hi there my 6yr old sons speech is really slow he finds it hard to explain things and find the right sentence hes very emotional with alot of things and when u try to ask him something he just bursts out crying im starting to get concerned with this.he does so well at school work at school and when hes home he gets so distracted when i talk to him he seems to stare into space as if its not registering right could this all be signs of some autism? it would be great to have your opinion on this.

  • Tasha

    My 2 year old son was diagnosed with PDD-NOS. He only eats dry cereal and drinks milk and water. On certain days, he will only want to drink milk. He wakes up in the middle of the night crying because he is so hungry. We took the doctor’s advice and did not give him milk in the hopes that he will be so hungry he will eat other foods. That day, he starved the whole day and was crying due to hunger. He is currently getting ABA, OT, and Speech. They are supposed to be focusing on his eating; however, he has not improved. His eating habit is getting worse. Providing him rewards does not work either. I am not sure if it is because he does not understand or he is just refusing to eat. Is there a way or a special method to get him to eat something else that will fill his stomach? Thank you in advance.

  • Isa Marrs

    Jamie,
    In a young child with Autism it would be extremely difficult to address these sounds. It would be impossible for me to give you tips without learning more about this child. My suggestion would be to have them see an SLP in their area.

  • Isa Marrs

    Nor,
    It is great to hear that your son has made progress with his eating. He will probably always have a somewhat limited diet however if he keeps improving that is all you could ask for. Because of his diagnosis it is recommended to continue to work on speech and language as well as feeding. I would discuss with your therapist her ability to address both needs.

  • Isa Marrs

    Nazia,
    I definitely recommend both Speech Language Therapy and Occupational Therapy with a diagnosis of Autism. It is expected that your son would be delayed with potty training as it often goes along with language development. An ABA therapist could work with you on these skills in your home.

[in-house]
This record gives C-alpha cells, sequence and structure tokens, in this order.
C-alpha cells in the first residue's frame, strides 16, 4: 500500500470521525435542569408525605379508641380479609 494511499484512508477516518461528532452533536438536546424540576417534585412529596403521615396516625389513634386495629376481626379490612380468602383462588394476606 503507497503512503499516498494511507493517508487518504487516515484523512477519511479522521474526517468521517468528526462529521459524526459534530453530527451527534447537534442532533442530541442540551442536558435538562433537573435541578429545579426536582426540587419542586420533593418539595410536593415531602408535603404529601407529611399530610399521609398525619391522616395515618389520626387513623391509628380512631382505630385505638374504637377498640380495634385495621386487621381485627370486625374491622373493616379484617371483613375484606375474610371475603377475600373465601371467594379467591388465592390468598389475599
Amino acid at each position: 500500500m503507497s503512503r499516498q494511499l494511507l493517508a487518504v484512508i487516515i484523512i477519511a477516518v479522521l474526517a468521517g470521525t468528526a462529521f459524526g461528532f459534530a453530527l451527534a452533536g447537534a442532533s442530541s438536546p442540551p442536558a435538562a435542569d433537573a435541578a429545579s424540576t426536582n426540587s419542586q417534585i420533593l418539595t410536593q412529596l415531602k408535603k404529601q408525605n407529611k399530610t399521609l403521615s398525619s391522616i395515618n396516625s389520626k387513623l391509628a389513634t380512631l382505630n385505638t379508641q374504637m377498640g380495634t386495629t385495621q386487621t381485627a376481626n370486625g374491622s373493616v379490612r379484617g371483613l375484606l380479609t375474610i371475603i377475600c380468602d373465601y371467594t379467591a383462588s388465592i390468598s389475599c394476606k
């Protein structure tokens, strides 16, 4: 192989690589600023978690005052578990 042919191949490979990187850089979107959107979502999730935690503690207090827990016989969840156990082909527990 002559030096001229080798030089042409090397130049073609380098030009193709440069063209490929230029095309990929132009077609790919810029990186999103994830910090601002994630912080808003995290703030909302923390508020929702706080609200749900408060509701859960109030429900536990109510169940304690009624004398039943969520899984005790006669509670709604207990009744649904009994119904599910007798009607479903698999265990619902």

• Isa Marrs

    Becky,
    Can you get an outside private evaluation for a second opinion?

  • Isa Marrs

    Andre,
    There is no question that most children these days watch too much TV. If there is any question that a child might be on the Autistic Spectrum I always say that they should watch as little TV as possible. Time interacting with real people in the real world is invaluable.

  • Isa Marrs

    Brittany,
    Without meeting your son I can’t give you my opinion. I am happy to hear that you will be taking him for a developmental evaluation. Please keep in touch.

  • Isa Marrs

    Sera,
    Have you had him evaluated? It seems from your post that he definitely need speech and language therapy. Where do you live?

  • Isa Marrs

    Kat F,
    Without seeing your son I cannot give my opinion regarding Autism. However I can say that Autism effects much more than speech, as social skills and relatedness are impacted as well as behavior. However I would not recommend waiting to seek guidance if you are concerned. I would have him evaluated by a Speech Language Pathologist as soon as possible.

  • Isa Marrs

    Alecia,
    I see from your post that you probably had your son evaluated by now. The best thing you can do is find an excellent therapist(s) to help him and guide you through this process. He is still young and doing lots of great things. So hopefully by now you have seen some nice progress.

  • Isa Marrs

    Sylvia,
    I would recommend having him evaluated by a Psychologist or Neurologist as soon as you can. If there is anything going on developmentally with your Grandson you want to start addressing it as soon as possible.

  • Isa Marrs

    Lisa,
    Children with Autism vary greatly when it comes to language development however they always have delayed/disordered language. When they do use language they often use echolalia meaning they will repeat back what was just said to them. Children with Autism may also use “Scripting” which means they repeat things they have heard in the past often from TV shows. Sometimes they will try to use these scripts appropriately in real life situations. If you have any concern that a child you know might have an Autism spectrum disorder you should have him evaluated as soon as possible so proper treatment can begin.

  • Isa Marrs

    Mariya,
    It seems that you have many concerns about your daughter’s development. I would recommend having her evaluated by a Pediatric Neurologist as soon as you are able to.

  • Isa Marrs

    Cheryl,
    Without meeting and evaluating your Grandson it is not possible to give you my opinion on his diagnosis. However, I do recommend starting therapy regardless of what the evaluation says. His speech is significantly delayed and he would benefit greatly from intensive speech and language therapy.

  • Isa Marrs

    Nabeela,
    Unfortunately, without evaluating your Granddaughter I am unable to give you any opinions on her diagnosis. I would recommend asking her Speech Language Pathologist to refer you to a Pediatric Neurologist or Psychologist for proper diagnosis. Does your therapist have an opinion?

  • Isa Marrs

    Hayley,